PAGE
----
Thursday, December 5, 2013

Chronic Oversleeper is Entitled to Unemployment Benefits

Philip Wrobel was a pressman for the Chicago Tribune for 17 years. His shift started at 6:00 a.m. The Tribune had a policy that required him to phone in by 5:00 a.m. if he was going to be late or absent from work. There was also an attendance policy that provided for various levels of discipline for being late or failing to call. Mr. Wrobel was eventually terminated for repeatedly coming late to work and not calling ahead.

He applied for unemployment benefits, which the Tribune contested. At the hearing, Mr. Wrobel testified that on several occasions his alarm clock failed to sound because the power had gone off during the night. He also testified that on all of those occasions he had failed to set his wind-up alarm clock which was supposed to be used as a back up. He also admitted that his electric alarm clock did have a battery back up, but he had failed to insert any batteries. The hearing officer found that "the circumstances that caused his final attendance violation were within his ability or control to avoid," that he was properly terminated for misconduct, and that his unemployment benefits were denied.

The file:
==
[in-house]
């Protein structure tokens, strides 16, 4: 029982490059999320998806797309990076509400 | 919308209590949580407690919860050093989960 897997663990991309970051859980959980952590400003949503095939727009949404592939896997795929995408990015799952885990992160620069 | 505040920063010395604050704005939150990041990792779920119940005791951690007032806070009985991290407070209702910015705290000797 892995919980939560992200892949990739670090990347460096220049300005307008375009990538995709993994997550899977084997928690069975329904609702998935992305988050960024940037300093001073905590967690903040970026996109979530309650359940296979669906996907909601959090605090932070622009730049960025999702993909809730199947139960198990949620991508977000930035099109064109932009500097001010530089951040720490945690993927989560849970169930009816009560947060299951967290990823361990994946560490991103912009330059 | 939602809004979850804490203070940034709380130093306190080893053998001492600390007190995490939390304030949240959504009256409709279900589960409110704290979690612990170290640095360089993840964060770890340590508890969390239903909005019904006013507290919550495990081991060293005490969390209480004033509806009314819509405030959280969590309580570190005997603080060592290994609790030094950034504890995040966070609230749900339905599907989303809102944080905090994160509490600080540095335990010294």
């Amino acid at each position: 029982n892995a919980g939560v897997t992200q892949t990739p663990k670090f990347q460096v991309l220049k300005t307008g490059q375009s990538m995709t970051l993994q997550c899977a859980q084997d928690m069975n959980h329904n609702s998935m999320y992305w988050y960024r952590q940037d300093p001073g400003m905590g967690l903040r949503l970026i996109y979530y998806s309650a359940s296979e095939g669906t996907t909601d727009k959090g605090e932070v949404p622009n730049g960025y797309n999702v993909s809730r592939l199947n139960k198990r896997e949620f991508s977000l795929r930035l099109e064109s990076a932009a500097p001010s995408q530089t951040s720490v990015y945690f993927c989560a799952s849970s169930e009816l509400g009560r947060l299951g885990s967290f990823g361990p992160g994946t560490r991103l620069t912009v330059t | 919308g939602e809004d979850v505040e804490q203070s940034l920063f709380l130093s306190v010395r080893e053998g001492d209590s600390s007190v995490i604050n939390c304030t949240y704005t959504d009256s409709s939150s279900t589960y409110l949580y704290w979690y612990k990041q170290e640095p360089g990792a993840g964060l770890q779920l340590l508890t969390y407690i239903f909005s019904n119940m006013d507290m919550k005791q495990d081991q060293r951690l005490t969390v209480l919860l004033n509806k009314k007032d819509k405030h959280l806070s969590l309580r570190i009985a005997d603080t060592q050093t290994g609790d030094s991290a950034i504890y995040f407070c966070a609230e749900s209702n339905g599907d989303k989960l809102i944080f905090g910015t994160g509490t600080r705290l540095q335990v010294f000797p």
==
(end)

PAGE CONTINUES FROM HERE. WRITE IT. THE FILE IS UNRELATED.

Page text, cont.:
Mr. Wrobel appealed. The appellate court noted that in order to be guilty of misconduct that would preclude benefits, the employee must deliberately and willfully violate a reasonable rule or policy of the employer. After reviewing the record and the testimony, the appellate court could not conclude that Mr. Wrobel deliberately and willfully violated the Tribune's rules. The court noted that the true problems arose when Mr. Wrobel forgot to set his wind-up alarm clock or put a battery in his electric alarm clock.

The court brilliantly observed that "One does not typically forget to do something intentionally; forgetting is a matter of carelessness." The court further observed that this case did not even involve a conscious act by Mr. Wrobel; but rather an "unconscious act: he overslept." The court ruled that Mr. Wrobel did not deliberately and willfully oversleep, but was rather only negligent, so he was entitled to his unemployment benefits.

What do you think Law Blog readers? Is chronic oversleeping grounds denial of unemployment, or was this guy just an unlucky man who did not deliberately violate company policy?  HERE is a link to the opinion if you are interested. 

No comments: